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ListDictionary.Item Property

Gets or sets the value associated with the specified key.

[C#] In C#, this property is the indexer for the ListDictionary class.

[Visual Basic]
Public Overridable Default Property Item( _
   ByVal key As Object _
) As Object  Implements IDictionary.Item
[C#]
public virtual object this[
 object key
] {get; set;}
[C++]
public: __property virtual Object* get_Item(
 Object* key
);
public: __property virtual void set_Item(
 Object* key,
   Object*
);
[JScript]
returnValue = ListDictionaryObject.Item(key);
ListDictionaryObject.Item(key) = returnValue;
-or-
returnValue = ListDictionaryObject(key);
ListDictionaryObject(key) = returnValue;

[JScript] In JScript, you can use the default indexed properties defined by a type, but you cannot explicitly define your own. However, specifying the expando attribute on a class automatically provides a default indexed property whose type is Object and whose index type is String.

Arguments [JScript]

key
The key whose value to get or set.

Parameters [Visual Basic, C#, C++]

key
The key whose value to get or set.

Property Value

The value associated with the specified key. If the specified key is not found, attempting to get it returns a null reference (Nothing in Visual Basic), and attempting to set it creates a new entry using the specified key.

Implements

IDictionary.Item

Exceptions

Exception Type Condition
ArgumentNullException key is a null reference (Nothing in Visual Basic).

Remarks

This property provides the ability to access a specific element in the collection by using the following syntax: myCollection[key].

When setting this property, if the specified key already exists in the ListDictionary, the value is replaced; otherwise, a new element is created. In contrast, the Add method does not modify existing elements.

A key cannot be a null reference (Nothing in Visual Basic), but a value can. To distinguish between a null reference (Nothing) that is returned because the specified key is not found and a null reference (Nothing) that is returned because the value of the specified key is a null reference (Nothing), use the Contains method to determine if the key exists in the list.

This is an O(n) operation, where n is Count.

Example

[Visual Basic, C#, C++] The following code example enumerates the elements of a ListDictionary.

[Visual Basic] 
Imports System
Imports System.Collections
Imports System.Collections.Specialized

Public Class SamplesListDictionary   

   Public Shared Sub Main()

      ' Creates and initializes a new ListDictionary.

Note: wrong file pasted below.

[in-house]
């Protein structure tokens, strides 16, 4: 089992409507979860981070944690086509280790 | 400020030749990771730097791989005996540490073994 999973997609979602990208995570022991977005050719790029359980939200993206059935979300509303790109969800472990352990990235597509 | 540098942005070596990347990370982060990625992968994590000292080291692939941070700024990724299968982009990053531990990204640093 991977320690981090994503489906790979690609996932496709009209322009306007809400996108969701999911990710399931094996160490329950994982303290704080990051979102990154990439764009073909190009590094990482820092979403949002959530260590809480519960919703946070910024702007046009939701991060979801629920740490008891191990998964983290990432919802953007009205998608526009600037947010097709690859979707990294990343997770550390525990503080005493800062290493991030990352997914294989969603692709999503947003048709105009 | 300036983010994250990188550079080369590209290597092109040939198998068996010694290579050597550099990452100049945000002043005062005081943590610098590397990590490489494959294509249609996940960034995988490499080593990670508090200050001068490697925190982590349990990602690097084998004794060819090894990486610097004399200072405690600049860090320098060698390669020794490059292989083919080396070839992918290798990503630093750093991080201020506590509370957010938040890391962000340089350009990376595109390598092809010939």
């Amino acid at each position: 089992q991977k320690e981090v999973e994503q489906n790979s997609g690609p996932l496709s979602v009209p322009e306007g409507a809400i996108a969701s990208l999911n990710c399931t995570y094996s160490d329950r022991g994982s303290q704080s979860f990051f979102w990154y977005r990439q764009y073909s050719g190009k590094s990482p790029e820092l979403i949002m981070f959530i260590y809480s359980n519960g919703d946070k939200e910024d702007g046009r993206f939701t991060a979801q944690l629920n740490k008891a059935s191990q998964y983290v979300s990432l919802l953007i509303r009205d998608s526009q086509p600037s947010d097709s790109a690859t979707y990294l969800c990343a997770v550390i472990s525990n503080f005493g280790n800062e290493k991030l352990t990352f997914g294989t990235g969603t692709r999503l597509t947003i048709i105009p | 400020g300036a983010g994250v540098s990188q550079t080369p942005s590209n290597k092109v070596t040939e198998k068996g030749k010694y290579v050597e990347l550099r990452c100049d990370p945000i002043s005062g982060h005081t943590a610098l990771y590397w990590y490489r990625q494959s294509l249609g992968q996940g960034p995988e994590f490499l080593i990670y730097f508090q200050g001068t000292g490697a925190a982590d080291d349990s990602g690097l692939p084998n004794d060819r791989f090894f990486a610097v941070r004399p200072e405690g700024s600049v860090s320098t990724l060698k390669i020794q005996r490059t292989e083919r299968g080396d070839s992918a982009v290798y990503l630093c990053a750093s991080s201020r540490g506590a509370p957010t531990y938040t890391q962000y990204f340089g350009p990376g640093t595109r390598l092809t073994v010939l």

Dim myCol As New ListDictionary()
      myCol.Add("Braeburn Apples", "1.49")
      myCol.Add("Fuji Apples", "1.29")
      myCol.Add("Gala Apples", "1.49")
      myCol.Add("Golden Delicious Apples", "1.29")
      myCol.Add("Granny Smith Apples", "0.89")
      myCol.Add("Red Delicious Apples", "0.99")

      ' Displays the values in the ListDictionary in three different ways.
      Console.WriteLine("Displays the elements using for each:")
      PrintKeysAndValues(myCol)
      Console.WriteLine("Displays the elements using the IDictionaryEnumerator:")
      PrintKeysAndValues2(myCol)
      Console.WriteLine("Displays the elements using the Keys, Values, Count, and indexer properties:")
      PrintKeysAndValues3(myCol)

   End Sub 'Main

   Public Shared Sub PrintKeysAndValues(myCol As IDictionary)

      Console.WriteLine("   KEY                       VALUE")
      Dim de As DictionaryEntry
      For Each de In  myCol
         Console.WriteLine("   {0,-25} {1}", de.Key, de.Value)
      Next de
      Console.WriteLine()

   End Sub 'PrintKeysAndValues

   Public Shared Sub PrintKeysAndValues2(myCol As IDictionary)
      Dim myEnumerator As IDictionaryEnumerator = myCol.GetEnumerator()

      Console.WriteLine("   KEY                       VALUE")
      While myEnumerator.MoveNext()
         Console.WriteLine("   {0,-25} {1}", myEnumerator.Key, myEnumerator.Value)
      End While
      Console.WriteLine()

   End Sub 'PrintKeysAndValues2

   Public Shared Sub PrintKeysAndValues3(myCol As ListDictionary)
      Dim myKeys(myCol.Count) As [String]
      myCol.Keys.CopyTo(myKeys, 0)

      Console.WriteLine("   INDEX KEY                       VALUE")
      Dim i As Integer
      For i = 0 To myCol.Count - 1
         Console.WriteLine("   {0,-5} {1,-25} {2}", i, myKeys(i), myCol(myKeys(i)))
      Next i
      Console.WriteLine()

   End Sub 'PrintKeysAndValues3

End Class 'SamplesListDictionary 


'This code produces the following output.
'
'Displays the elements using for each:
'   KEY                       VALUE
'   Braeburn Apples           1.49
'   Fuji Apples               1.29
'   Gala Apples               1.49
'   Golden Delicious Apples   1.29
'   Granny Smith Apples       0.89
'   Red Delicious Apples      0.99
'
'Displays the elements using the IDictionaryEnumerator:
'   KEY                       VALUE
'   Braeburn Apples           1.49
'   Fuji Apples               1.29
'   Gala Apples               1.49
'   Golden Delicious Apples   1.29
'   Granny Smith Apples       0.89
'   Red Delicious Apples      0.99
'
'Displays the elements using the Keys, Values, Count, and indexer properties:
'   INDEX KEY                       VALUE
'   0     Braeburn Apples           1.49
'   1     Fuji Apples               1.29
'   2     Gala Apples               1.49
'   3     Golden Delicious Apples   1.29
'   4     Granny Smith Apples       0.89
'   5     Red Delicious Apples      0.99


[C#] 
using System;
using System.Collections;
using System.Collections.Specialized;

public class SamplesListDictionary  {

   public static void Main()  {

      // Creates and initializes a new ListDictionary.
      ListDictionary myCol = new ListDictionary();
      myCol.Add( "Braeburn Apples", "1.49" );
      myCol.Add( "Fuji Apples", "1.29" );
      myCol.Add( "Gala Apples", "1.49" );
      myCol.Add( "Golden Delicious Apples", "1.29" );
      myCol.Add( "Granny Smith Apples", "0.89" );
      myCol.Add( "Red Delicious Apples", "0.99" );